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Collaborative Engineering Programs At Frostburg State University

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2002 Annual Conference


Montreal, Canada

Publication Date

June 16, 2002

Start Date

June 16, 2002

End Date

June 19, 2002



Conference Session

Inter. collaboratory efforts in engr edu

Page Count


Page Numbers

7.300.1 - 7.300.10



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Paper Authors

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Sami Ainane

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Chandra Thamire

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Session 2660

Collaborative Engineering Programs at Frostburg State University Chandrasekhar Thamire, Sami Ainane Frostburg State University/University of Maryland, College Park

Abstract This paper describes the engineering programs at Frostburg State University, Maryland, developed jointly by the University of Maryland, College Park (UMCP), and Frostburg State University (FSU). The programs were established in 1997 to serve the students from the surrounding rural areas and thus to serve as a vehicle to enhance the economic development of the region. Nearly a three-fourth of courses in the program are taught by the faculty at FSU, while the remaining are taught over interactive television by faculty at UMCP. Six students from the first batch graduated in May 2001. The challenges encountered in the process so far and the resulting modifications made are described.

Introduction Technology in recent years has enabled a viable alternative to the traditional university programs in the form of distance education. Distance education programs in different forms have existed for a long time. Correspondence courses were known to have existed in a primitive form in the nineteenth century1. Oxford and Cambridge offered extension courses in as early as 1858 to meet the people's demand for access to the educational resources provided by these universities2. Since then, several improvements occurred in distance education. The use of television in a variety of forms commenced in the 1960s and is now an important part in distance education3. With the advent of Internet in the recent years, the opportunities for distance education have widened. Today, distance education is primarily carried out using four types of media: print, voice, video, and computer4. Institutions such as the University of Phoenix, the United States Open University, Western Governors University, and the National Technological University are utilizing these media to offer complete undergraduate and/or graduate programs in distance5.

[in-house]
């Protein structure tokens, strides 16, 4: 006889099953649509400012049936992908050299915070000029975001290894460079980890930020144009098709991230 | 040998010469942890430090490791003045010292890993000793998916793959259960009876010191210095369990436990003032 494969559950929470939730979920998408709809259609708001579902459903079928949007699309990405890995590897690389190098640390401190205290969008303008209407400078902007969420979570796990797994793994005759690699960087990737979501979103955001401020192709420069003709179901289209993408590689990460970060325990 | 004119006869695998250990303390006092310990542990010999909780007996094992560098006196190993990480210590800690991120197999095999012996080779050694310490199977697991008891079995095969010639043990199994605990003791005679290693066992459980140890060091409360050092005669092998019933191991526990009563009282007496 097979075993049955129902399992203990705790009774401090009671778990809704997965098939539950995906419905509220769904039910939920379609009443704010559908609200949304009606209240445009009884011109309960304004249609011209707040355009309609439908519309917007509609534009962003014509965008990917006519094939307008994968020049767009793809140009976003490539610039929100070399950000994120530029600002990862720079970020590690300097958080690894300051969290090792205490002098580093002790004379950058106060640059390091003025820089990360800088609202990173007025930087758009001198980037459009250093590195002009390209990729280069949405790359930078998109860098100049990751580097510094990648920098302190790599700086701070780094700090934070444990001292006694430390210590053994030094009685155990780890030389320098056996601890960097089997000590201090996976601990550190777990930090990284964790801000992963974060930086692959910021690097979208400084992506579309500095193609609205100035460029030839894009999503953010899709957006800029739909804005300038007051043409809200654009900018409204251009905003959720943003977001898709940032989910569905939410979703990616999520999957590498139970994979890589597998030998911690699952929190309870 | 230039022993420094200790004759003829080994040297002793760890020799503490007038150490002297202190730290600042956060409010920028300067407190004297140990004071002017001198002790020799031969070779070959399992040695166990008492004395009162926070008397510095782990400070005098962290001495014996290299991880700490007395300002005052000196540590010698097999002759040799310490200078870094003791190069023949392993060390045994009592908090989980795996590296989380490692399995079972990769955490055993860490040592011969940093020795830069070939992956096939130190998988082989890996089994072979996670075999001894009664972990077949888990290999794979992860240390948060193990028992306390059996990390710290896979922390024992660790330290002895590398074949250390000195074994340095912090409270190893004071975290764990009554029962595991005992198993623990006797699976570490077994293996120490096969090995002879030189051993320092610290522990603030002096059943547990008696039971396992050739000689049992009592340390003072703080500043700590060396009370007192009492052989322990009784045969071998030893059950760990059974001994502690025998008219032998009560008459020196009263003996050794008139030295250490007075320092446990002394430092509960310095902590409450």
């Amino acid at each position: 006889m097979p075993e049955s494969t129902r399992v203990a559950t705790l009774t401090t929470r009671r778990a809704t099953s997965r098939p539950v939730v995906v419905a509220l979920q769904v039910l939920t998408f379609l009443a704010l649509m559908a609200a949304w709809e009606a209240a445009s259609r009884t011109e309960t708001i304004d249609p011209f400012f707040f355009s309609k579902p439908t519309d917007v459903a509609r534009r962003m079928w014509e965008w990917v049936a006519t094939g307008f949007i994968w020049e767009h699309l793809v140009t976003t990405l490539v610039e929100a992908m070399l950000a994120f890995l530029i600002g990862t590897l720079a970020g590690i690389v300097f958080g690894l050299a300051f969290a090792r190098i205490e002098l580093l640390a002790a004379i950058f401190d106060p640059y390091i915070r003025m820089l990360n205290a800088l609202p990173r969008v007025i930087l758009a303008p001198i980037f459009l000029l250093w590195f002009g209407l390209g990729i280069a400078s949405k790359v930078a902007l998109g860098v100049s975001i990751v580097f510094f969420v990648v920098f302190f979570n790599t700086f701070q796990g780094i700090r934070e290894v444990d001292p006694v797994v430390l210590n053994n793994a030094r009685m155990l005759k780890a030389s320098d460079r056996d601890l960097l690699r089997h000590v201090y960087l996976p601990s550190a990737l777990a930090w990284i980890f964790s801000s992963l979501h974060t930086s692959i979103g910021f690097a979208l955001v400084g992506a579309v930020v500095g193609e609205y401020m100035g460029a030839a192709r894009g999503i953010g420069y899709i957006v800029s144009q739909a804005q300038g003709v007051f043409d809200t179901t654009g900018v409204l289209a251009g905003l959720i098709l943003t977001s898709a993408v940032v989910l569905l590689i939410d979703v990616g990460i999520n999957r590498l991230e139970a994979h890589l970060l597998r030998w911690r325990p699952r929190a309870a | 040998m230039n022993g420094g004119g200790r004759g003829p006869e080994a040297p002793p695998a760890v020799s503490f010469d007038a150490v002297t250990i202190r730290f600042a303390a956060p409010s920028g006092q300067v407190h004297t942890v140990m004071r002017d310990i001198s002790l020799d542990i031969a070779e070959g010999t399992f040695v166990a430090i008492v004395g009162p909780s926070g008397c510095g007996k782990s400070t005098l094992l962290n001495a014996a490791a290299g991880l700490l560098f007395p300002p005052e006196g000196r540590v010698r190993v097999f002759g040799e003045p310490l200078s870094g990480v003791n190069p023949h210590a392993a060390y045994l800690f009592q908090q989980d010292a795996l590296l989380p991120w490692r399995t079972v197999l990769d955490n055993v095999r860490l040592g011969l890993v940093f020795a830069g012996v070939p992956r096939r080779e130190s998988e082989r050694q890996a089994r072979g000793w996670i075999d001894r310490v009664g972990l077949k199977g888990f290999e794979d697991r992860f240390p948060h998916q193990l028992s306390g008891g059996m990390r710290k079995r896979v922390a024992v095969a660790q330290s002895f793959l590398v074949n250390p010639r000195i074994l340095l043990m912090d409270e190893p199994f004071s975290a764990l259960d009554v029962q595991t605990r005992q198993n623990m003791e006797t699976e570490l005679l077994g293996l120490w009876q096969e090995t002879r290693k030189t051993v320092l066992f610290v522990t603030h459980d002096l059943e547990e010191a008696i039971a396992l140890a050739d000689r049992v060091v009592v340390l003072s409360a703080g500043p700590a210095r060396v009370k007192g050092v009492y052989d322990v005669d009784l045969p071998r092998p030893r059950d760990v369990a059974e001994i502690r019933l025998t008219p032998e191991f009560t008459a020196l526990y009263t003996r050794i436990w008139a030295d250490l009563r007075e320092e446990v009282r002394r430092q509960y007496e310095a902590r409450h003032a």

While such programs offer the student more choices then ever before to earn a degree, only a limited number of opportunities exist for one to pursue an undergraduate degree in engineering. This is mostly due to the fact that a number of courses in such programs carry a considerable laboratory and/or design component, normally hard to offer in a distance education mode. This difficulty has often been overcome by universities such as University of North Dacota6, by separating the theory and the laboratory component and offering the theory component in a distance-education mode and conducting the laboratory component in a compressed format during summers on campus.

On the other hand, limited options exist for those living in the vicinity of only a non-engineering university and desiring to pursue an undergraduate degree in engineering. One option for them would be to move to another location where a university offering an engineering degree exists. The second would be to participate in a 3+2 dual-degree program at the non-engineering university, if one exist, that utilizes the non-engineering university's resources for the non- engineering courses during the first three years of study, and the engineering university's resources for the engineering courses during the last two years of study. The current paper

Proceedings of the 2002 American Society for Engineering Education Annual Conference & Exposition Copyright  2002, American Society for Engineering Education

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Ainane, S., & Thamire, C. (2002, June), Collaborative Engineering Programs At Frostburg State University Paper presented at 2002 Annual Conference, Montreal, Canada. 10.18260/1-2--10464

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